The sixth grade junior team of Aarushi Patil, Navami Jain, Varun Sattenapalli and Ethan Zhang placed sixth overall. (You have to be a top-10 team to place.)

Laura Scott Cary competed in the Multi-Affiliate Global Issues Competition with three students from other states, and the team placed first in the middle division.

At Indiana University, 58 teams competed in the junior division and 68 in the middle division in teams of four.

The Future Problem Solving Program presents students with various topics, which they must research before a competition. The international conference’s topic was the global status of women. In recent years, topics have included human rights, invasive species, genetic testing and pollution.

At competitions, students are faced with an imagined scene from far into the future connected with the given topic. They have to identify many potential social, scientific, political, economic or technical issues from that scene. Then students have to develop several solutions, choose the best one and write an action plan.

The students also shared a dorm with students from South Korea, and Toni Hemming, a Scholars Academy coach, said living with them was a great opportunity for new friendships and sharing cultural experiences.

Tuesday, June 11, 2013

Carmel Middle wins first place in Odyssey of the Mind world competition

Congrats to Carmel Middle for taking the top spot in the challenge called "It's How You Look at It" at this year's world finals for Odyssey of the Mind.

Carmel Middle OM team. Photo courtesy CMS
The first-place winning team:

Ethan Foster
Luke Foster
Katie Freije
Rachel Gardner
Will Horne
Lucy Koeniger
Beckett Stillman

Carmel has won a first place prize in the world finals for the past three years.

The competition, at Michigan State University, involved 813 teams from around the world, according to a release from Charlotte-Mecklenburg Schools.

In the challenge, the team of seven students had to give a humorous performance about two characters who think they're acting naturally but are strange to those around them.

Four other CMS schools placed in the competition: Elon Park Elementary, Irwin Academic Center, Community House Middle and Myers Park High.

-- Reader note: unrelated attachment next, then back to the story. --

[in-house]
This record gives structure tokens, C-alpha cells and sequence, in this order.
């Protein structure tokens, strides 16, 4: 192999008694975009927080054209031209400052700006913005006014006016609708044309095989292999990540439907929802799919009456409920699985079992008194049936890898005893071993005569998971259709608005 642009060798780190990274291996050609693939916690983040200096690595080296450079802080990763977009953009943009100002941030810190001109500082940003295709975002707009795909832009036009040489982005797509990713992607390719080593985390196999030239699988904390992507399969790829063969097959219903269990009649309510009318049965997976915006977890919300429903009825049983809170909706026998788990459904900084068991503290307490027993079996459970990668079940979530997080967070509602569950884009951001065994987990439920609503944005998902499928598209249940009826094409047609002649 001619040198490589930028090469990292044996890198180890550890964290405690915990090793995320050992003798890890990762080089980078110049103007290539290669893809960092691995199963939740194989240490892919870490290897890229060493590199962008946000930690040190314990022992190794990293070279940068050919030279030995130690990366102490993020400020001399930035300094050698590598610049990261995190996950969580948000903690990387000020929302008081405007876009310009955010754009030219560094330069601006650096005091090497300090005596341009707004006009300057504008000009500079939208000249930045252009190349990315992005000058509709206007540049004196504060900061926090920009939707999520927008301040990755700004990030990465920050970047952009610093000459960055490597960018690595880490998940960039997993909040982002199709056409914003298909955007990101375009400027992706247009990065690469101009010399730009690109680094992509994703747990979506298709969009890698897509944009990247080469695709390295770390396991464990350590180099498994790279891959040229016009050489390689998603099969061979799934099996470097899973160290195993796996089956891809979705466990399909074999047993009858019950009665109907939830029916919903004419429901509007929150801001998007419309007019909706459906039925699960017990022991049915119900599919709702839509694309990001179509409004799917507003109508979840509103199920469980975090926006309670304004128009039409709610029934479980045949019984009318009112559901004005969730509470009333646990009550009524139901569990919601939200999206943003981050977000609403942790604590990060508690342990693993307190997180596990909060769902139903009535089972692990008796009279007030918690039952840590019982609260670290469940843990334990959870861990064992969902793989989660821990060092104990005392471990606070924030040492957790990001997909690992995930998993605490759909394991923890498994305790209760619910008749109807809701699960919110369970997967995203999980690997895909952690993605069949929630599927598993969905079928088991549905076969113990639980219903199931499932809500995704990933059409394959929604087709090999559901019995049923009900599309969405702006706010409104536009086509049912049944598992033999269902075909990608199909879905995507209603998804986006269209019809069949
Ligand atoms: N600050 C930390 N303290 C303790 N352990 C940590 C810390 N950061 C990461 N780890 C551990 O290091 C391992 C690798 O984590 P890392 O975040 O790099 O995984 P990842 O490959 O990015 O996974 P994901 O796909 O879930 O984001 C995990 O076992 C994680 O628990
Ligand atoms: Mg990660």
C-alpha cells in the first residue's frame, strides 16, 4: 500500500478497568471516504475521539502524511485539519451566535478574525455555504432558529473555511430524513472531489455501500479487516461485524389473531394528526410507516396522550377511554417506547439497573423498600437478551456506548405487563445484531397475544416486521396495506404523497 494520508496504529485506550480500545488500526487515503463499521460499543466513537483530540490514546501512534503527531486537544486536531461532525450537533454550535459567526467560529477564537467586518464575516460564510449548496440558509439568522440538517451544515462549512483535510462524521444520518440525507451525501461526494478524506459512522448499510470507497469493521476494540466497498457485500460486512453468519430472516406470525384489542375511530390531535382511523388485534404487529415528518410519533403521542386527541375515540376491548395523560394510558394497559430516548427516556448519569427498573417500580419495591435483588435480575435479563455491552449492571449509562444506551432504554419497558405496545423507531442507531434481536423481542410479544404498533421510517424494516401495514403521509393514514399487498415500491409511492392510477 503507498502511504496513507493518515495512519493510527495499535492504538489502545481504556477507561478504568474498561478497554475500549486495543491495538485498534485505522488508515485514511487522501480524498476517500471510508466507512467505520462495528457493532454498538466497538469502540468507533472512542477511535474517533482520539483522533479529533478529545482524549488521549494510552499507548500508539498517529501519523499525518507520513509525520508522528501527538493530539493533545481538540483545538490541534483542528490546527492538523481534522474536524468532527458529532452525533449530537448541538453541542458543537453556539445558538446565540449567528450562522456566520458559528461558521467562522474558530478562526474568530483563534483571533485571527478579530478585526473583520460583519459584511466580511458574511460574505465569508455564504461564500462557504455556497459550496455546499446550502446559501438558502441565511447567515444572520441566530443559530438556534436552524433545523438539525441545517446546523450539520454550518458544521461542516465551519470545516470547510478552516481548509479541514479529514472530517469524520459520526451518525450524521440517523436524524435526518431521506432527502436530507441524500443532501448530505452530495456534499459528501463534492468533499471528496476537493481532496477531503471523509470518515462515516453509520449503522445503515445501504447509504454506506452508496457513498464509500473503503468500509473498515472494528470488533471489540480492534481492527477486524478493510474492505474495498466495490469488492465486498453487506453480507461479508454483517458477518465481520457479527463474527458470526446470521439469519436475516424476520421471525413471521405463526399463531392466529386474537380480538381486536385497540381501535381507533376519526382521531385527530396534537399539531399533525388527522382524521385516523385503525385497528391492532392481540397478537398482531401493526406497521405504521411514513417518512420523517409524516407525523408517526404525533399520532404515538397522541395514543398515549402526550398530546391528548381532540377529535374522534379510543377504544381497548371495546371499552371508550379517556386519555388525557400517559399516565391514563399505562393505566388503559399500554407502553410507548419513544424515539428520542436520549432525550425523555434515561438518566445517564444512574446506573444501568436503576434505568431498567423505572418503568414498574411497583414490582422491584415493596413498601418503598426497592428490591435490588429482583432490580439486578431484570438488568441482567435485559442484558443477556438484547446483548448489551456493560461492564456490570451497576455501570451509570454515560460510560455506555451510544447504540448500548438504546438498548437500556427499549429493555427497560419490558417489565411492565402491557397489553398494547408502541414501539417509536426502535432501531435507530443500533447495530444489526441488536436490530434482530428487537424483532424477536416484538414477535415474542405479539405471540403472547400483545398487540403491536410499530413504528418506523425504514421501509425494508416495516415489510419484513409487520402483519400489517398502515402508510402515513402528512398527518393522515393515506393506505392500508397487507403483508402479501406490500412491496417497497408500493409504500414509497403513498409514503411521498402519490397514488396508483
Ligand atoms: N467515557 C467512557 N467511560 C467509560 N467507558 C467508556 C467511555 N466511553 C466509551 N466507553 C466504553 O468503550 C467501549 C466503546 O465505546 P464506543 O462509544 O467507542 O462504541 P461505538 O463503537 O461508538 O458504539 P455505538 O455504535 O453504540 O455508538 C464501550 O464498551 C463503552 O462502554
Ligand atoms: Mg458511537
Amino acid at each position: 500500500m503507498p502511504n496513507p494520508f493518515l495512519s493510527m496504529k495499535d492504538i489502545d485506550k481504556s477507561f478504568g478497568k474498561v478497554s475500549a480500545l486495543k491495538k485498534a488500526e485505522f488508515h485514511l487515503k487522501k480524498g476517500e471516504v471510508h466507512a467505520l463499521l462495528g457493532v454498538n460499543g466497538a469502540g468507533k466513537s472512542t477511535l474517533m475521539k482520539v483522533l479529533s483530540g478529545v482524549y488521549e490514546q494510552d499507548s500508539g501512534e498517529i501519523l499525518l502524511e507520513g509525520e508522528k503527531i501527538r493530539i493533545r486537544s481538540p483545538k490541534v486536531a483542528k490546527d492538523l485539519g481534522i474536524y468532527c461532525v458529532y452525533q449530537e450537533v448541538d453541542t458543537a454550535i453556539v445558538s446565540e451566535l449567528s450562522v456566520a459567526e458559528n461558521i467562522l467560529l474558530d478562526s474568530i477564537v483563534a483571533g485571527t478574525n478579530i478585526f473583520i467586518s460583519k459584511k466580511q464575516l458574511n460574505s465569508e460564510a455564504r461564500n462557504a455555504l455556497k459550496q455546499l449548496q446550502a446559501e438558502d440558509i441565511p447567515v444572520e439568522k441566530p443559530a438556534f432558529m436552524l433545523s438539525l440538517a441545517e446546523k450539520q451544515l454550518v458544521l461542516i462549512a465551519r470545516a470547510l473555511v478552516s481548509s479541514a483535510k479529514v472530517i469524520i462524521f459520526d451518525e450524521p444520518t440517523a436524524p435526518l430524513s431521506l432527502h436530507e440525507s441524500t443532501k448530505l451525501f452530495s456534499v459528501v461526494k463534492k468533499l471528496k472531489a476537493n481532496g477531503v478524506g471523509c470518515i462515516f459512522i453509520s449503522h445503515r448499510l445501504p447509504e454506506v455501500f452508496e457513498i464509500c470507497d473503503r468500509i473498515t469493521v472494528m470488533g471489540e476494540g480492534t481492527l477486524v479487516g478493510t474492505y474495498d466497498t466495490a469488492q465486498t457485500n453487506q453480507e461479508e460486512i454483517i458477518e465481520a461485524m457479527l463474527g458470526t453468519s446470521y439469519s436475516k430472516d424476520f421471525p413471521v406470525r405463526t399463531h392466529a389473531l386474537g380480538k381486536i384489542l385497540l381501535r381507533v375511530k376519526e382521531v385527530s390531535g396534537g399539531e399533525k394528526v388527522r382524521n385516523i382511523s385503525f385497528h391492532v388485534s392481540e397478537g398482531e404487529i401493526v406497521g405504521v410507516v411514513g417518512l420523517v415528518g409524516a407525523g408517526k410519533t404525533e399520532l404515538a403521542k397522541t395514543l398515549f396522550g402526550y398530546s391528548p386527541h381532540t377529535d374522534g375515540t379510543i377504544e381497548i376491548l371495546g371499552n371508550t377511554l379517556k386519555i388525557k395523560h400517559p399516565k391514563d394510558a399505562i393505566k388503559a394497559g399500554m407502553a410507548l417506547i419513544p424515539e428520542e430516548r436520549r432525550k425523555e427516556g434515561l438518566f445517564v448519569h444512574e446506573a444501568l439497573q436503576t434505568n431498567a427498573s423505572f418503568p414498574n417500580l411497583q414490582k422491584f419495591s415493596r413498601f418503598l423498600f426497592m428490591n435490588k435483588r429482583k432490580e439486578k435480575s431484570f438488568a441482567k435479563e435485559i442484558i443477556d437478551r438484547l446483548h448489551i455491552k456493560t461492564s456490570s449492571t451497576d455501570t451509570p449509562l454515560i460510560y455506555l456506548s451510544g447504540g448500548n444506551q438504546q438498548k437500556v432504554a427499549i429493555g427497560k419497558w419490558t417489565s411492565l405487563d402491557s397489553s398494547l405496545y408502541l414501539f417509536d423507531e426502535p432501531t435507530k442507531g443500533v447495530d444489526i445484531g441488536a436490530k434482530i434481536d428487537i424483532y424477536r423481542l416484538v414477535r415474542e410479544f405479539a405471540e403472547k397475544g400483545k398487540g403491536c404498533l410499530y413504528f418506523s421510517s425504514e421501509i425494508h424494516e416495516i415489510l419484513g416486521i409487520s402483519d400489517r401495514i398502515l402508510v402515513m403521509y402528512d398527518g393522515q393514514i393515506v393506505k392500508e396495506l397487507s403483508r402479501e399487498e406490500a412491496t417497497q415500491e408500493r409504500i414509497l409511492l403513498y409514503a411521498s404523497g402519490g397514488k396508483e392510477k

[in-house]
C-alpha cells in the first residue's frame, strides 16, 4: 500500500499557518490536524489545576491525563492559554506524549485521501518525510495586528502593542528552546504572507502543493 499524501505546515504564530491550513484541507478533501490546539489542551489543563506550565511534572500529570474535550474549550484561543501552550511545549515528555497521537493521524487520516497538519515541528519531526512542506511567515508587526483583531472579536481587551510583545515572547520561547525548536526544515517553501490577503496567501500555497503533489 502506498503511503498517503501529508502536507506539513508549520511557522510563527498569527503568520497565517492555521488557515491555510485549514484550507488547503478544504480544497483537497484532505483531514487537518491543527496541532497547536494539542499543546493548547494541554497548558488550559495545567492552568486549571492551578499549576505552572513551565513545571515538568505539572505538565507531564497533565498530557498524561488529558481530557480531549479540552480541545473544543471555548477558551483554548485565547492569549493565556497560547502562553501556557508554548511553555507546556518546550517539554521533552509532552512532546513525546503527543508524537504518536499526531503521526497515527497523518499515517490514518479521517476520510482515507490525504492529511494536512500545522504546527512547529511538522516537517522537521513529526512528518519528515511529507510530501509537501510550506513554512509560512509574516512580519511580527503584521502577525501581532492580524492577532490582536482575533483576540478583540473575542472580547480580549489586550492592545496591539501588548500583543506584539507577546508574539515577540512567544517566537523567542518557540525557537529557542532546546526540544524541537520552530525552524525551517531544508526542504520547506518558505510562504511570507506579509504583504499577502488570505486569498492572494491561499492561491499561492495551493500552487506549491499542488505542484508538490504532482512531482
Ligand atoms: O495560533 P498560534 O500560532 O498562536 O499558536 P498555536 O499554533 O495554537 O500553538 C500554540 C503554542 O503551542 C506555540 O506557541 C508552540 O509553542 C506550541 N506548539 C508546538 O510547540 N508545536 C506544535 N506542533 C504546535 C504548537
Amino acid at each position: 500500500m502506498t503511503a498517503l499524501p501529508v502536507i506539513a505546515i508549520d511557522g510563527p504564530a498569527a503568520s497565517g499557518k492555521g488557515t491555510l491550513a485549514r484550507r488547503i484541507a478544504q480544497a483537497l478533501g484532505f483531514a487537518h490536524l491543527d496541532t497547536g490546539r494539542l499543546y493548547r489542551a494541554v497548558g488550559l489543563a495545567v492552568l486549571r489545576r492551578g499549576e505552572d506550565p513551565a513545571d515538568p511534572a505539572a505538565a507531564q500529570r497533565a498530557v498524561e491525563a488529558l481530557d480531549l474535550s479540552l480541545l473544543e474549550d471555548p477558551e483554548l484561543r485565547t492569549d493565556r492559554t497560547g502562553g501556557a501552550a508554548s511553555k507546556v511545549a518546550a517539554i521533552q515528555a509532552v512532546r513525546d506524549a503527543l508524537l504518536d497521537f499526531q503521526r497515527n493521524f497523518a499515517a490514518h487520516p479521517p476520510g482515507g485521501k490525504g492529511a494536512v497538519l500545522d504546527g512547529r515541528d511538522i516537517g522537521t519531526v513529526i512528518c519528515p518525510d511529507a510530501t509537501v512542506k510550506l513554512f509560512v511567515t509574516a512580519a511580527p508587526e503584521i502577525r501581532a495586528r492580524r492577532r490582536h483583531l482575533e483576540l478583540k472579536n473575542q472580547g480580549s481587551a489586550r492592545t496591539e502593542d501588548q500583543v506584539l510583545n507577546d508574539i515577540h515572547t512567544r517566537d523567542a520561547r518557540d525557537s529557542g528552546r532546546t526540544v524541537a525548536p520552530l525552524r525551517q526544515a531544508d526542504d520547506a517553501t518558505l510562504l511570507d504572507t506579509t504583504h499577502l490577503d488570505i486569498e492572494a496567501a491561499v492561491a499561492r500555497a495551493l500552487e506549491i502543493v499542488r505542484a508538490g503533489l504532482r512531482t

Thursday, June 6, 2013

Catching up on Connor McKemey

I had the pleasure of talking with Karin McKemey for a Young Achiever's story that will be out this summer (she's the television production teacher at Fort Mill High), but I also got a quick update on her son, Connor.

Connor McKemey gets a kiss from his mom, Karin, before going to the 2012 prom.
Photo by Todd Sumlin 
Young Achievers wrote about Connor in October. He had a 1 percent chance of survival after getting burned from a propane fireplace explosion in 2008. He was in a medically-induced coma for two months and was told he'd probably never walk again.

This weekend, Connor will walk across the stage to get his diploma from Fort Mill High. He'll be attending High Point University this fall, his mom said.

Connor's passion is lacrosse, and he recently played in the 2013 N.C. Great 38, which is an all-star game of the top high school lacrosse players in the state.

His mom said he's not going to play in college but will be a student coach. "He's really, really excited about it," she said. "He's something else."

Saturday, June 1, 2013

Olympic freshmen design Tri-Table desk and win contest

Noah Badger and Eric Chee, freshmen from the METS (Math, Engineering, Technology & Science) School at Olympic High, won the Livingston & Haven Engineering Design Competition this May.

As a reward, their design will be manufactured by the industrial technology company.

From L-R: Teacher John Davis, Noah Badger, Livingston & Haven
President Clifton Vann, Eric Chee and Bosch Rexroth's Technical
Plant Manager Mark Rohlinger. Photo courtesy Mike Realon 
Noah and Eric designed a Tri-Table, which is a convertible, three-piece desk that could pivot into different shapes depending on what a person using it needs.

Contestants pitched their design ideas to judges, and their designs had to be made from Bosch Rexroth materials.

Mike Realon, an Olympic spokesman, said that the judges called the Tri-Table "innovative, practical and useful."

He said about 200 students from Charlotte-Mecklenburg Schools and Gaston County competed.

"It is pretty amazing that a team of freshmen won this engineering design competition," Realon said.

Fifteen other Olympic students were also eligible to compete in the contest:

(From the Global School)
Shanel Smith
Jaliyah Scott
Jeremiah Hawkins
Travis Compton

(from the Renaissance School)
Julia Roberson
Thao Duong
Joanna Cao
Ivy Woods

(from the METS School)
Dayana Holley
Christian Ramsumair
Tiffany Russ
Alexis Gaviola
Chris Walters
Joel Roman
Rafael Ramirez